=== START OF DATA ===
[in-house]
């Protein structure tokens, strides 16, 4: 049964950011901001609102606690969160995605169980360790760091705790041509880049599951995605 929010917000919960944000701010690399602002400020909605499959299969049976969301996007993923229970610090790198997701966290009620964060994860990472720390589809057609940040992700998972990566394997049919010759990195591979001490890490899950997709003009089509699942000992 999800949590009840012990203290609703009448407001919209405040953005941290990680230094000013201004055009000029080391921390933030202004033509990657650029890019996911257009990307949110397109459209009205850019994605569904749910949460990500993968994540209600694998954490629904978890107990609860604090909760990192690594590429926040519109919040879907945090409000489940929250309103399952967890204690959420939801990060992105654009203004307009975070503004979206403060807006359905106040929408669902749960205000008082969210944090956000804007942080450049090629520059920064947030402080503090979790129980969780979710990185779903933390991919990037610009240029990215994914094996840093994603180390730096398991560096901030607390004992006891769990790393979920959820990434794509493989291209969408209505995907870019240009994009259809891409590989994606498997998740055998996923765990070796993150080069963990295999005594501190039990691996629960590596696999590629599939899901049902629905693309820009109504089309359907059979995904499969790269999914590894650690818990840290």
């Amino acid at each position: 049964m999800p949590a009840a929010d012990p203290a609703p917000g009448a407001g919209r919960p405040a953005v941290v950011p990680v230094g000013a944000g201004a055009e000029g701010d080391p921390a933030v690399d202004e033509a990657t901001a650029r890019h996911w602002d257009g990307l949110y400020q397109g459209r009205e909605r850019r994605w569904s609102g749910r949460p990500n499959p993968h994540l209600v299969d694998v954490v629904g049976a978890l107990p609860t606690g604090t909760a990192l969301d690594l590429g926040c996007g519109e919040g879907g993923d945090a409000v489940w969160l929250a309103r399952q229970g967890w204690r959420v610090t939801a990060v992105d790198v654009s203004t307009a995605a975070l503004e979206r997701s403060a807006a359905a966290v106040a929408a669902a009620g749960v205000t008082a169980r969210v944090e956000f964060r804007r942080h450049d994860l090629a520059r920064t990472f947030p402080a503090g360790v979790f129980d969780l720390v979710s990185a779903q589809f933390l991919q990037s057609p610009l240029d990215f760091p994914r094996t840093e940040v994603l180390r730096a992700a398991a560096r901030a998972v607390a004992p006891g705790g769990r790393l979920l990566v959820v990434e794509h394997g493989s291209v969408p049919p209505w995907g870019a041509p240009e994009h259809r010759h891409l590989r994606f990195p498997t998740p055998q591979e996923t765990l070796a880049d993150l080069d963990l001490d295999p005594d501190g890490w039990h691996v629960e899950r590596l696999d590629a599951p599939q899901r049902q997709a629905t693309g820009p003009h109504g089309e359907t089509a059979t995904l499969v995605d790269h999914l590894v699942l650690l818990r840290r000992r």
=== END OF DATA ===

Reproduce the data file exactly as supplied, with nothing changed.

[in-house]
């Protein structure tokens, strides 16, 4: 049964950011901001609102606690969160995605169980360790760091705790041509880049599951995605 929010917000919960944000701010690399602002400020909605499959299969049976969301996007993923229970610090790198997701966290009620964060994860990472720390589809057609940040992700998972990566394997049919010759990195591979001490890490899950997709003009089509699942000992 999800949590009840012990203290609703009448407001919209405040953005941290990680230094000013201004055009000029080391921390933030202004033509990657650029890019996911257009990307949110397109459209009205850019994605569904749910949460990500993968994540209600694998954490629904978890107990609860604090909760990192690594590429926040519109919040879907945090409000489940929250309103399952967890204690959420939801990060992105654009203004307009975070503004979206403060807006359905106040929408669902749960205000008082969210944090956000804007942080450049090629520059920064947030402080503090979790129980969780979710990185779903933390991919990037610009240029990215994914094996840093994603180390730096398991560096901030607390004992006891769990790393979920959820990434794509493989291209969408209505995907870019240009994009259809891409590989994606498997998740055998996923765990070796993150080069963990295999005594501190039990691996629960590596696999590629599939899901049902629905693309820009109504089309359907059979995904499969790269999914590894650690818990840290």
């Amino acid at each position: 049964m999800p949590a009840a929010d012990p203290a609703p917000g009448a407001g919209r919960p405040a953005v941290v950011p990680v230094g000013a944000g201004a055009e000029g701010d080391p921390a933030v690399d202004e033509a990657t901001a650029r890019h996911w602002d257009g990307l949110y400020q397109g459209r009205e909605r850019r994605w569904s609102g749910r949460p990500n499959p993968h994540l209600v299969d694998v954490v629904g049976a978890l107990p609860t606690g604090t909760a990192l969301d690594l590429g926040c996007g519109e919040g879907g993923d945090a409000v489940w969160l929250a309103r399952q229970g967890w204690r959420v610090t939801a990060v992105d790198v654009s203004t307009a995605a975070l503004e979206r997701s403060a807006a359905a966290v106040a929408a669902a009620g749960v205000t008082a169980r969210v944090e956000f964060r804007r942080h450049d994860l090629a520059r920064t990472f947030p402080a503090g360790v979790f129980d969780l720390v979710s990185a779903q589809f933390l991919q990037s057609p610009l240029d990215f760091p994914r094996t840093e940040v994603l180390r730096a992700a398991a560096r901030a998972v607390a004992p006891g705790g769990r790393l979920l990566v959820v990434e794509h394997g493989s291209v969408p049919p209505w995907g870019a041509p240009e994009h259809r010759h891409l590989r994606f990195p498997t998740p055998q591979e996923t765990l070796a880049d993150l080069d963990l001490d295999p005594d501190g890490w039990h691996v629960e899950r590596l696999d590629a599951p599939q899901r049902q997709a629905t693309g820009p003009h109504g089309e359907t089509a059979t995904l499969v995605d790269h999914l590894v699942l650690l818990r840290r000992r």